David Alden’s acclaimed 2018 staging of Lohengrin, now in its first revival at Covent Garden, opens to the war zone duchy of Brabant which, we learn, is preparing to face an attack by invaders from the East. Many centuries on from the era of the medieval Swan Knight immortalised in Wagner’s 1850 opera, warnings of an invasion from the East send a present day reminder of Europe once again at risk.
Lohengrin is part mystical dream – the sublime overture has a spirituality comparable to that of Wagner’s Parsifal – and part melodrama, in which usurper Count Friedrich von Telramund and his scheming sorceress wife Ortrud very nearly manage to have the innocent daughter of the recently deceased Duke of Brabant executed for allegedly killing her brother to claim his inheritance.
As the King’s Herald (Derek Welton) harangues the crowd prior to Elsa’s execution, vast swooping wings overhead signal the arrival of Brandon Jovanovich’s Knight of the Swan. Lohengrin beats Telramund (Craig Colclough) in combat, rescues Elsa, and proposes marriage to her, on one condition – that she doesn’t ask him to reveal his name. What could possibly go wrong? Of course, the disgraced Ortrud of mezzo Anna Smirnova is itching for revenge, and persuades the bride that the anonymous knight must have something to hide.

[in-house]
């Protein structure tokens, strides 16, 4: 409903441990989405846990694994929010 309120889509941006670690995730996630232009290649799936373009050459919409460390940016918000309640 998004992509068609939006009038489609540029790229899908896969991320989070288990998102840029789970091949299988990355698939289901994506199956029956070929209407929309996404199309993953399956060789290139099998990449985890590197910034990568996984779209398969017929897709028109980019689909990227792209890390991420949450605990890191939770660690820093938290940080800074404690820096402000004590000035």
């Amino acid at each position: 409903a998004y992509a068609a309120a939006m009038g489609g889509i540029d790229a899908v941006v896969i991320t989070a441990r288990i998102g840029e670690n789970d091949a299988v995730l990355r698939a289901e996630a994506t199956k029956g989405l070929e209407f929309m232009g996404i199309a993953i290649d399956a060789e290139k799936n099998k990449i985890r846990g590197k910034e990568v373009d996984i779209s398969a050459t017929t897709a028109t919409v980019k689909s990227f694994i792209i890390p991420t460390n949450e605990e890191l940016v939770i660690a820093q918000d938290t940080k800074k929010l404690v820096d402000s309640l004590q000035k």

Alden raises questions about fascism and leadership in the course of a powerful and totally absorbing production. The pure knight of the Grail Lohengrin has the presence of a natural leader but the marble Swan edifice of Albert Speer proportions and the massed red and black ranks of Swan symbol banners are illustrative of a fascist state. Paul Steinberg’s crazily skewed set of war-torn Brabant provides a magnificent background and the video of overshadowing wings (video designer Tal Rosner) that substitute for Lohengrin’s famously unreliable transport by swan boat, is a touch of genius.
Irish soprano Jennifer Davis, returning to the role of Elsa, is in glorious voice and beautifully captures the conflict of the traumatised girl. Brandon Jovanovich takes the title role as an ideal Swan Knight, the shining armour in the updated production being an off-white great coat as worn by military brass between the wars. Anna Smirnova’s rich mezzo brings out the evil darkness of Ortrud, with Craig Colclough as her semi-reluctant partner in crime. Catch this timely revival while you can. Till 14 May
Conductor Jakub Hruša
Director David Alden
Revival director Peter Relton
Set designer Paul Steinberg
Costume designer Gideon Davey
Lighting designer Adam Silverman
Video designer Tal Rosner
Movement director Maxine Braham
Production photographs Clive Barda